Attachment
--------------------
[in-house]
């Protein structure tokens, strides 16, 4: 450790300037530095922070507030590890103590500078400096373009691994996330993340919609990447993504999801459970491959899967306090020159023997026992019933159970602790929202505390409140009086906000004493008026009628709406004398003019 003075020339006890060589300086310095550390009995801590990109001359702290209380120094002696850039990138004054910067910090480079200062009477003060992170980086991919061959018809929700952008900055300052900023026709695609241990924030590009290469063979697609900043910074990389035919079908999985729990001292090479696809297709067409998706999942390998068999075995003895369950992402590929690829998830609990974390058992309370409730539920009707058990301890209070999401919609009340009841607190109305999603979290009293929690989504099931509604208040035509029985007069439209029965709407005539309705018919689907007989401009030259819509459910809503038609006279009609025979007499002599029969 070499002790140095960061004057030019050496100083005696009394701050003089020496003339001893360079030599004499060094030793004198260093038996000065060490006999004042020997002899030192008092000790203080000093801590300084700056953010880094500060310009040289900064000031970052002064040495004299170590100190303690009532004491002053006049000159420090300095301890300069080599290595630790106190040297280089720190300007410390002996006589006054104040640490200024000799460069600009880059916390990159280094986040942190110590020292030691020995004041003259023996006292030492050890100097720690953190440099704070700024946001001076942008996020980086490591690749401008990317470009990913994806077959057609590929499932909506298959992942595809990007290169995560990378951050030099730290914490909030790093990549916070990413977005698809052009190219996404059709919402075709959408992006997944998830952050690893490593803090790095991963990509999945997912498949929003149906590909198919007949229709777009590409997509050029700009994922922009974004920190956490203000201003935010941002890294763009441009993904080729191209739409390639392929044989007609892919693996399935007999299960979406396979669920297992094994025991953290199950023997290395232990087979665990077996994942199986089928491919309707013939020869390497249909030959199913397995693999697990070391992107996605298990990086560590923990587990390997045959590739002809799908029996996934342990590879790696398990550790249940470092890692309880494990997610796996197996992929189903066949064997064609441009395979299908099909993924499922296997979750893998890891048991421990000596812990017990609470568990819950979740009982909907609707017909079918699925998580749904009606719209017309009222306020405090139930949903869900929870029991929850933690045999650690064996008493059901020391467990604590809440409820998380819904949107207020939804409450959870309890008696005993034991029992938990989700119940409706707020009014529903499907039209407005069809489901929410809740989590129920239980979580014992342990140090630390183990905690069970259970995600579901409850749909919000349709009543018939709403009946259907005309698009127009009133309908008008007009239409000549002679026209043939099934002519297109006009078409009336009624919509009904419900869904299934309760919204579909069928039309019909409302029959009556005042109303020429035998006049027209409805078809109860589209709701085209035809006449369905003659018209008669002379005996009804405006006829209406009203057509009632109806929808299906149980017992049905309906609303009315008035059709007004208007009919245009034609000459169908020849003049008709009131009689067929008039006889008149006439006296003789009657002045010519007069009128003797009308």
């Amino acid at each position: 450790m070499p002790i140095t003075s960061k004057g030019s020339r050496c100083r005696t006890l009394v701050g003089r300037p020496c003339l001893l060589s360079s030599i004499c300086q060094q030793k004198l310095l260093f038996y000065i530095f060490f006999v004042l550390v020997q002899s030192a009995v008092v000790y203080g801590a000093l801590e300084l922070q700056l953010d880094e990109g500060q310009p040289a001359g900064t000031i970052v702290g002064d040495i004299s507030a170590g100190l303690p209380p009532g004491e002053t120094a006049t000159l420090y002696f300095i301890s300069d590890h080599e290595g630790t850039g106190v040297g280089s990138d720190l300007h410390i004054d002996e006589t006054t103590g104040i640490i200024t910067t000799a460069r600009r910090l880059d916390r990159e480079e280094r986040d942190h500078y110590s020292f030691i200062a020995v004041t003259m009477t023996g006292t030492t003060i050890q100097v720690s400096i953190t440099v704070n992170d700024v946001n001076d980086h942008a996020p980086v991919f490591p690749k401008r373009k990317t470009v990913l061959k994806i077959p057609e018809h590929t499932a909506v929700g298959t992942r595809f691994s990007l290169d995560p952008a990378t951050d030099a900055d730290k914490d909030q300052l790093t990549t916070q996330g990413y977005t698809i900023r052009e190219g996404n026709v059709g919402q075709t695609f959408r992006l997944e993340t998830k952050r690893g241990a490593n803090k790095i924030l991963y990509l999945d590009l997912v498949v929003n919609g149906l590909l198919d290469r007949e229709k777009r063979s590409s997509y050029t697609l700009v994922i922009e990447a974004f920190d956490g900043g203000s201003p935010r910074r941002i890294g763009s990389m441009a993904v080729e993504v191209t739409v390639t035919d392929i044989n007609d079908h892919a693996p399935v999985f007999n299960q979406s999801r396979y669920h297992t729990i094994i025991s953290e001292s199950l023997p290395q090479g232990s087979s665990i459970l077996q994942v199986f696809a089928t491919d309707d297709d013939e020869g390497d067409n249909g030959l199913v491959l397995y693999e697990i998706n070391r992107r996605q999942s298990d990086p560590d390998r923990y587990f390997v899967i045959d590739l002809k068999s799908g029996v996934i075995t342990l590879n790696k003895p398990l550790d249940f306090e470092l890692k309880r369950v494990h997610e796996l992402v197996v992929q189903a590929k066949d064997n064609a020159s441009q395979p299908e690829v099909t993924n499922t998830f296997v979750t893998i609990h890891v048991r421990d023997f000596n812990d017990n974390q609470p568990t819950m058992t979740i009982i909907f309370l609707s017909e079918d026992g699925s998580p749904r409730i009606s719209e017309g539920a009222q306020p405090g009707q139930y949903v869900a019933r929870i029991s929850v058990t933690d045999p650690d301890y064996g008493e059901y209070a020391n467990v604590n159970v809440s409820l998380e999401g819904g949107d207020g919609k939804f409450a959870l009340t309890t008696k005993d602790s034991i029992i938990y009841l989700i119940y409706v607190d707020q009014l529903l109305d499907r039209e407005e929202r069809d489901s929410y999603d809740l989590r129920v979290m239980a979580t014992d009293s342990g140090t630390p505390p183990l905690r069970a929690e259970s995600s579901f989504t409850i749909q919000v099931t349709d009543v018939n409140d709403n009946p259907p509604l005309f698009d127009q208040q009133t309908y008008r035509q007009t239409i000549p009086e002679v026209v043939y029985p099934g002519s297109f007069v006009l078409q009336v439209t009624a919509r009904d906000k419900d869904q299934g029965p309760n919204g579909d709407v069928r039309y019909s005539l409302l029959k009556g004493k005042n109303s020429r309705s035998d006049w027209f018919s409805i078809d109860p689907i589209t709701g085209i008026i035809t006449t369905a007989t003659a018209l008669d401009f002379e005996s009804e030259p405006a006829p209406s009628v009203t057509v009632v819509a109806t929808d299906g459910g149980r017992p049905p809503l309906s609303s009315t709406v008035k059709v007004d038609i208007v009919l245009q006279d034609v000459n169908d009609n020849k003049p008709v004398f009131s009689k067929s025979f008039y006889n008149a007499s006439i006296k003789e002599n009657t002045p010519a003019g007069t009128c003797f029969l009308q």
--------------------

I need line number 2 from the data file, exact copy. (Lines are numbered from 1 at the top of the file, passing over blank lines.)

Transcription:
């Protein structure tokens, strides 16, 4: 450790300037530095922070507030590890103590500078400096373009691994996330993340919609990447993504999801459970491959899967306090020159023997026992019933159970602790929202505390409140009086906000004493008026009628709406004398003019 003075020339006890060589300086310095550390009995801590990109001359702290209380120094002696850039990138004054910067910090480079200062009477003060992170980086991919061959018809929700952008900055300052900023026709695609241990924030590009290469063979697609900043910074990389035919079908999985729990001292090479696809297709067409998706999942390998068999075995003895369950992402590929690829998830609990974390058992309370409730539920009707058990301890209070999401919609009340009841607190109305999603979290009293929690989504099931509604208040035509029985007069439209029965709407005539309705018919689907007989401009030259819509459910809503038609006279009609025979007499002599029969 070499002790140095960061004057030019050496100083005696009394701050003089020496003339001893360079030599004499060094030793004198260093038996000065060490006999004042020997002899030192008092000790203080000093801590300084700056953010880094500060310009040289900064000031970052002064040495004299170590100190303690009532004491002053006049000159420090300095301890300069080599290595630790106190040297280089720190300007410390002996006589006054104040640490200024000799460069600009880059916390990159280094986040942190110590020292030691020995004041003259023996006292030492050890100097720690953190440099704070700024946001001076942008996020980086490591690749401008990317470009990913994806077959057609590929499932909506298959992942595809990007290169995560990378951050030099730290914490909030790093990549916070990413977005698809052009190219996404059709919402075709959408992006997944998830952050690893490593803090790095991963990509999945997912498949929003149906590909198919007949229709777009590409997509050029700009994922922009974004920190956490203000201003935010941002890294763009441009993904080729191209739409390639392929044989007609892919693996399935007999299960979406396979669920297992094994025991953290199950023997290395232990087979665990077996994942199986089928491919309707013939020869390497249909030959199913397995693999697990070391992107996605298990990086560590923990587990390997045959590739002809799908029996996934342990590879790696398990550790249940470092890692309880494990997610796996197996992929189903066949064997064609441009395979299908099909993924499922296997979750893998890891048991421990000596812990017990609470568990819950979740009982909907609707017909079918699925998580749904009606719209017309009222306020405090139930949903869900929870029991929850933690045999650690064996008493059901020391467990604590809440409820998380819904949107207020939804409450959870309890008696005993034991029992938990989700119940409706707020009014529903499907039209407005069809489901929410809740989590129920239980979580014992342990140090630390183990905690069970259970995600579901409850749909919000349709009543018939709403009946259907005309698009127009009133309908008008007009239409000549002679026209043939099934002519297109006009078409009336009624919509009904419900869904299934309760919204579909069928039309019909409302029959009556005042109303020429035998006049027209409805078809109860589209709701085209035809006449369905003659018209008669002379005996009804405006006829209406009203057509009632109806929808299906149980017992049905309906609303009315008035059709007004208007009919245009034609000459169908020849003049008709009131009689067929008039006889008149006439006296003789009657002045010519007069009128003797009308």